While 2010 Census data showed us how quickly the Latino population has grown in just ten years, a new statistical portrait released Tuesday by the Pew Hispanic Center illustrates just how young that population is.
New population graphs, which depict how the Latino and non-Latino populations break down in terms of age group, show that Hispanics skew much younger than their white counterparts.
Another graph, which isolates only native born Latinos living in the United States is even more drastic. The graph shows a strong pyramid shape with 0-5 year olds making up the largest portion of the population:
The same statistical portrait holds that 8.1 of Hispanic women in the United States have given birth in the last year, while only 5.9 percent of white women have done the same. According to another Pew Study, about one in four babies born in 2008 had a Hispanic mother.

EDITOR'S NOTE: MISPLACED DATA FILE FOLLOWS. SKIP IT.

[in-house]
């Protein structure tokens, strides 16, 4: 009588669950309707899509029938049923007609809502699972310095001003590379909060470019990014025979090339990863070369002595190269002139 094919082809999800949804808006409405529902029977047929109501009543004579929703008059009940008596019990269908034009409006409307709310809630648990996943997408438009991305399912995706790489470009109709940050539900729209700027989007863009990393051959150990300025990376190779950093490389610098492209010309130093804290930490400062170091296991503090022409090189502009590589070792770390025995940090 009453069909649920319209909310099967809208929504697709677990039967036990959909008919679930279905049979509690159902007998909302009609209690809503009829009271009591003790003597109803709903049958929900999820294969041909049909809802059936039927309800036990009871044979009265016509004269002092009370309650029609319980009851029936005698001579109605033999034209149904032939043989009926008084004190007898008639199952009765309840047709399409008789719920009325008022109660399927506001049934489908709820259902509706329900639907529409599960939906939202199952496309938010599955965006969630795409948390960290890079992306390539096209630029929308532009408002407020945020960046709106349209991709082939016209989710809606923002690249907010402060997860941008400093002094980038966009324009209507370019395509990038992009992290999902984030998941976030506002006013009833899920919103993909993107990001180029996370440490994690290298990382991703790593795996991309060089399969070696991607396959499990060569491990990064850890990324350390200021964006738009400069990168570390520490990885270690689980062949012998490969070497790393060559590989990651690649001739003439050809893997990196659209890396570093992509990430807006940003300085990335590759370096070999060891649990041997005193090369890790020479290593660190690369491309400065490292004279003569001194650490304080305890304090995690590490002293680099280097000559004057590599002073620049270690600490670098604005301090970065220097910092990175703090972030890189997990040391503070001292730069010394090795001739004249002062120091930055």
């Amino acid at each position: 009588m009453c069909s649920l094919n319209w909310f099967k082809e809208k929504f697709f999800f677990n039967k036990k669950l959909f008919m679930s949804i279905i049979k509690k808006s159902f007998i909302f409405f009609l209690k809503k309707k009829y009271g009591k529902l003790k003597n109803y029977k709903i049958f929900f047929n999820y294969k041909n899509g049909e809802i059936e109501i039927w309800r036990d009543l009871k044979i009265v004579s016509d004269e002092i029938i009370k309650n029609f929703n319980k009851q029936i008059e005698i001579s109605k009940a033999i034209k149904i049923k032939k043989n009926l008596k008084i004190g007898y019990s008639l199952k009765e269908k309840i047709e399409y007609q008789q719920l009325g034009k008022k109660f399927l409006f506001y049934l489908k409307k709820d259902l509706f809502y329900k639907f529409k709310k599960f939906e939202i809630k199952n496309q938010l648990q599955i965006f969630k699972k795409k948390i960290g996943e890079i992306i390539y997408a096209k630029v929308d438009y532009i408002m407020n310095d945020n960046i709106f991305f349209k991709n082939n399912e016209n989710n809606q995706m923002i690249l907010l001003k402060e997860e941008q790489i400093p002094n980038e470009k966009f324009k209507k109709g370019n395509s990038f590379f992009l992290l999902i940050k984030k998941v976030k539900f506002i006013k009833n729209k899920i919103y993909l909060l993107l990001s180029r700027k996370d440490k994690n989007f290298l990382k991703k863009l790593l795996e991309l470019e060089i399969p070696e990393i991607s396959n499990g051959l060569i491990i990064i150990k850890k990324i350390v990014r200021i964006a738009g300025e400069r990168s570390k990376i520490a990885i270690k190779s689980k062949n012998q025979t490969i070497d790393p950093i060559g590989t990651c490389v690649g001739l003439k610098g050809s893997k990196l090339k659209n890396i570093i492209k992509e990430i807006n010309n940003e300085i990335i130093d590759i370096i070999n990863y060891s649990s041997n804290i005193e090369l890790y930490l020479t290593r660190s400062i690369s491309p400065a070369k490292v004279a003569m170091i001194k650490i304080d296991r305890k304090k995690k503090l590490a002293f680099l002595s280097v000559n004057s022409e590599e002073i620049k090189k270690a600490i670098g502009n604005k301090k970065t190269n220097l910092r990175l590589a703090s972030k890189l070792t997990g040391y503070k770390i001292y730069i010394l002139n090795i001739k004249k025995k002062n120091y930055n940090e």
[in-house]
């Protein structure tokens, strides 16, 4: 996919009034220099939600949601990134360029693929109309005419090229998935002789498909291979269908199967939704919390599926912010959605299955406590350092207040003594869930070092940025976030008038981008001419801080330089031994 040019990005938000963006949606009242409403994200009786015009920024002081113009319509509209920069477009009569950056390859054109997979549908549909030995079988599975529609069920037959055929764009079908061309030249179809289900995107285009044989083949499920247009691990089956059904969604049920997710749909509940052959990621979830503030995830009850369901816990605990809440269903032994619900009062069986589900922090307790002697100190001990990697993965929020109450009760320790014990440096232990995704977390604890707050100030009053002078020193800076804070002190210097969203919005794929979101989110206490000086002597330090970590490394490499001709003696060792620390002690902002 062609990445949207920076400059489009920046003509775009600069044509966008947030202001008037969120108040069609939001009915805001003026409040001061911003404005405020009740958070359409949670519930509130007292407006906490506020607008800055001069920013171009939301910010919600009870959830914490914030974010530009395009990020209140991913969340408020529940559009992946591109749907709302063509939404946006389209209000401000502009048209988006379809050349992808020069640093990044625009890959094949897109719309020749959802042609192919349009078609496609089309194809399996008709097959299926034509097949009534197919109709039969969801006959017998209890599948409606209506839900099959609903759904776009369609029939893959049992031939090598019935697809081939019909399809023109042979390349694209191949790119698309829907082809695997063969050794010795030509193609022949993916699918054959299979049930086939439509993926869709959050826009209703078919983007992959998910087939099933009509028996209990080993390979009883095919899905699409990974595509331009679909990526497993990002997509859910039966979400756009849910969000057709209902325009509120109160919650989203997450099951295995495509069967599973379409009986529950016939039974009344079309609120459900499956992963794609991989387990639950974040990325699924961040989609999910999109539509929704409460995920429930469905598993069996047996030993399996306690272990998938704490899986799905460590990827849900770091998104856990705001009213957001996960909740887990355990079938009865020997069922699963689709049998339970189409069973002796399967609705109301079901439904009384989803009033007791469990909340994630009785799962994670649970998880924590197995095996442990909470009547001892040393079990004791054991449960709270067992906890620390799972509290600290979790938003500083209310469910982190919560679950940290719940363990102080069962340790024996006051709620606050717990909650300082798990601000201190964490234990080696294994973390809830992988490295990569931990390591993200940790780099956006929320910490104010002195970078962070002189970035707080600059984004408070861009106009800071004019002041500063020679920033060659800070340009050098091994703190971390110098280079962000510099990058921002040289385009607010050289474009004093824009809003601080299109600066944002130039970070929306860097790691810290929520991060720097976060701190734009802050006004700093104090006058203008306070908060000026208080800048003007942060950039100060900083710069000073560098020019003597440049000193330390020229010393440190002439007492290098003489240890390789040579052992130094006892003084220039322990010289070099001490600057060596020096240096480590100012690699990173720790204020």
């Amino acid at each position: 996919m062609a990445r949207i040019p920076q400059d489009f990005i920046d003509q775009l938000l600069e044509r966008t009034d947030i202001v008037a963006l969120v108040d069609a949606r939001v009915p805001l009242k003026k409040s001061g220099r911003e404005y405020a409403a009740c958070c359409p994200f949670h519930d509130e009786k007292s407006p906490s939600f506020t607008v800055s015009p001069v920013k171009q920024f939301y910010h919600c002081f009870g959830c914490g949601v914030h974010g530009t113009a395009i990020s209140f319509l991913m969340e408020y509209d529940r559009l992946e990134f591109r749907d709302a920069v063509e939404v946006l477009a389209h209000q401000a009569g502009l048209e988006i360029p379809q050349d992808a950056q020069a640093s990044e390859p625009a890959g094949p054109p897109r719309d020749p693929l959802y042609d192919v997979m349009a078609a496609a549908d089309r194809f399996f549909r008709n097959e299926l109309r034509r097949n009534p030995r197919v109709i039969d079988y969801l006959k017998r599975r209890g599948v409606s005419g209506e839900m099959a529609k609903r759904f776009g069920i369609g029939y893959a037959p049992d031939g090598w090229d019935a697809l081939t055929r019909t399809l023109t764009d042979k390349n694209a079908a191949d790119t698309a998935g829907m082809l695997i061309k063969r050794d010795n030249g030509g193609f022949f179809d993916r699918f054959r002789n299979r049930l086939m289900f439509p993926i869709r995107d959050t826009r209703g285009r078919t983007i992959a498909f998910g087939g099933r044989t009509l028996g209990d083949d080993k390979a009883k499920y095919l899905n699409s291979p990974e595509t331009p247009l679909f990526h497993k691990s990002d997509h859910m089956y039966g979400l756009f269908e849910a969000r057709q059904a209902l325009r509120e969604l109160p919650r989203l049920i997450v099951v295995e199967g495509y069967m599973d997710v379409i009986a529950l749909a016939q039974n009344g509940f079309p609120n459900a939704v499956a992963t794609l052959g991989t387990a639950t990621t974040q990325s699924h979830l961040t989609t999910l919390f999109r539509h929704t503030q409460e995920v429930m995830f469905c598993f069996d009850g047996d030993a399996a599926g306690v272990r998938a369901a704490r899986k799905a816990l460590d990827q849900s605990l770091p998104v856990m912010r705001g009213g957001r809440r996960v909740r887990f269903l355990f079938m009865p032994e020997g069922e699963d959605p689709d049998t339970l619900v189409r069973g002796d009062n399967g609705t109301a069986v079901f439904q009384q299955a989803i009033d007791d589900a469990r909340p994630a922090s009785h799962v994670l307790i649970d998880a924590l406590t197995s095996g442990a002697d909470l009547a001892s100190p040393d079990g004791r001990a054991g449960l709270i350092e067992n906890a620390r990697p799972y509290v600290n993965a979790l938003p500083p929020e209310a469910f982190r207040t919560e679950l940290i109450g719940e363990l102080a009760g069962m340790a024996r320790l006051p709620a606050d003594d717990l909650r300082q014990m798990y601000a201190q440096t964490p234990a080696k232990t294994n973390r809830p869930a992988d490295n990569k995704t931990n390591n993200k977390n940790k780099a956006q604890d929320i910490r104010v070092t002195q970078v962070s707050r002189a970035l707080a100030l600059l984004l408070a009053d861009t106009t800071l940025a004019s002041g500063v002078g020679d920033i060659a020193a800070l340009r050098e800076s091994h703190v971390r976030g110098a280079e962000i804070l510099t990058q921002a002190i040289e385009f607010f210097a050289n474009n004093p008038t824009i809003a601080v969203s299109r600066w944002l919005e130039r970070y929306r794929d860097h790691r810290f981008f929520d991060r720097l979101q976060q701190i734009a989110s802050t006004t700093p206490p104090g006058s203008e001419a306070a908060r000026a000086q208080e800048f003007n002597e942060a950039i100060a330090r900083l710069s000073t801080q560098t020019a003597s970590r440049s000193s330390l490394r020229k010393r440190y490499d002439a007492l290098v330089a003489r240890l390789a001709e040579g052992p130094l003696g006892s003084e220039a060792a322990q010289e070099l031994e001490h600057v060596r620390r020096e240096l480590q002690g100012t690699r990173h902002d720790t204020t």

Many believe the shifting demographics of native born Latinos will mean increased political influence and purchasing power in years to come.
Chiqui Cartagena, the VP of Corporate Marketing for Univision, said at a AdWeek panel in October that politicians would do well to focus their energies on the Latino demographic now.
"Every year 500,000 or 600,000 Latinos turn 18, so the parties have an opportunity to engage this voter earlier on," she said.
Glenn Llopis, a business commentator and HuffPost LatinoVoices blogger, believes that corporate America is just starting to take notice of young Latino purchasing power, and are finally starting to market towards a bicultural, English-speaking, Latino audience.
"As the Hispanic consumer purchasing power numbers shift in favor of new marketplace opportunities - an awakening is taking place," Llopis wrote in blog for The Huffington Post.
He added that, "it's time for America's corporations to all recognize and become a part of the foundational restructuring... that awaits American enterprise by 2050."